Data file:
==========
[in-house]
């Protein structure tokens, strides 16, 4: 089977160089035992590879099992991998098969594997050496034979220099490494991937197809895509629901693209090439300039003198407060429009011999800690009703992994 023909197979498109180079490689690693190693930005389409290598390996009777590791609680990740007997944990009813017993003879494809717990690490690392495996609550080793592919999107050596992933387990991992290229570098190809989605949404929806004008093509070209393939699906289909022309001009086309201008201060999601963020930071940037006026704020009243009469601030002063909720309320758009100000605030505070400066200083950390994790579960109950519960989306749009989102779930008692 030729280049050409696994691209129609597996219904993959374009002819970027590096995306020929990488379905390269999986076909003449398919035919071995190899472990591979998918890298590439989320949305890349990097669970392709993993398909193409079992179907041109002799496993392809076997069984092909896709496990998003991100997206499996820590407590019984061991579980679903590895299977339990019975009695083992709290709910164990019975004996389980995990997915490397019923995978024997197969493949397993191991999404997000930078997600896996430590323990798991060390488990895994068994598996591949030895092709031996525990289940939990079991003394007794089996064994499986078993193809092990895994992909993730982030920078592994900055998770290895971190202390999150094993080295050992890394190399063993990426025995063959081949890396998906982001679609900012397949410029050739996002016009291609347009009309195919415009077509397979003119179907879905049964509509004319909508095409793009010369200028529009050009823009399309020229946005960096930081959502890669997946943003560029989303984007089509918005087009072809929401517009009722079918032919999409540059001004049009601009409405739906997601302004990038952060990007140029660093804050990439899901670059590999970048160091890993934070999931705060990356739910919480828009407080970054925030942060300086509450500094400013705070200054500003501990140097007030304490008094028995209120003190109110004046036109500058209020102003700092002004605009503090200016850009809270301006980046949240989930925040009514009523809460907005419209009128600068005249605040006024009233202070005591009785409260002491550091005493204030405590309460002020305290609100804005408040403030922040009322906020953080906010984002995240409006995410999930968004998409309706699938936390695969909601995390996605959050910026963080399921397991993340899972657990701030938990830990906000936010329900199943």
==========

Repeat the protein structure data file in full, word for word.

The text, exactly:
[in-house]
């Protein structure tokens, strides 16, 4: 089977160089035992590879099992991998098969594997050496034979220099490494991937197809895509629901693209090439300039003198407060429009011999800690009703992994 023909197979498109180079490689690693190693930005389409290598390996009777590791609680990740007997944990009813017993003879494809717990690490690392495996609550080793592919999107050596992933387990991992290229570098190809989605949404929806004008093509070209393939699906289909022309001009086309201008201060999601963020930071940037006026704020009243009469601030002063909720309320758009100000605030505070400066200083950390994790579960109950519960989306749009989102779930008692 030729280049050409696994691209129609597996219904993959374009002819970027590096995306020929990488379905390269999986076909003449398919035919071995190899472990591979998918890298590439989320949305890349990097669970392709993993398909193409079992179907041109002799496993392809076997069984092909896709496990998003991100997206499996820590407590019984061991579980679903590895299977339990019975009695083992709290709910164990019975004996389980995990997915490397019923995978024997197969493949397993191991999404997000930078997600896996430590323990798991060390488990895994068994598996591949030895092709031996525990289940939990079991003394007794089996064994499986078993193809092990895994992909993730982030920078592994900055998770290895971190202390999150094993080295050992890394190399063993990426025995063959081949890396998906982001679609900012397949410029050739996002016009291609347009009309195919415009077509397979003119179907879905049964509509004319909508095409793009010369200028529009050009823009399309020229946005960096930081959502890669997946943003560029989303984007089509918005087009072809929401517009009722079918032919999409540059001004049009601009409405739906997601302004990038952060990007140029660093804050990439899901670059590999970048160091890993934070999931705060990356739910919480828009407080970054925030942060300086509450500094400013705070200054500003501990140097007030304490008094028995209120003190109110004046036109500058209020102003700092002004605009503090200016850009809270301006980046949240989930925040009514009523809460907005419209009128600068005249605040006024009233202070005591009785409260002491550091005493204030405590309460002020305290609100804005408040403030922040009322906020953080906010984002995240409006995410999930968004998409309706699938936390695969909601995390996605959050910026963080399921397991993340899972657990701030938990830990906000936010329900199943």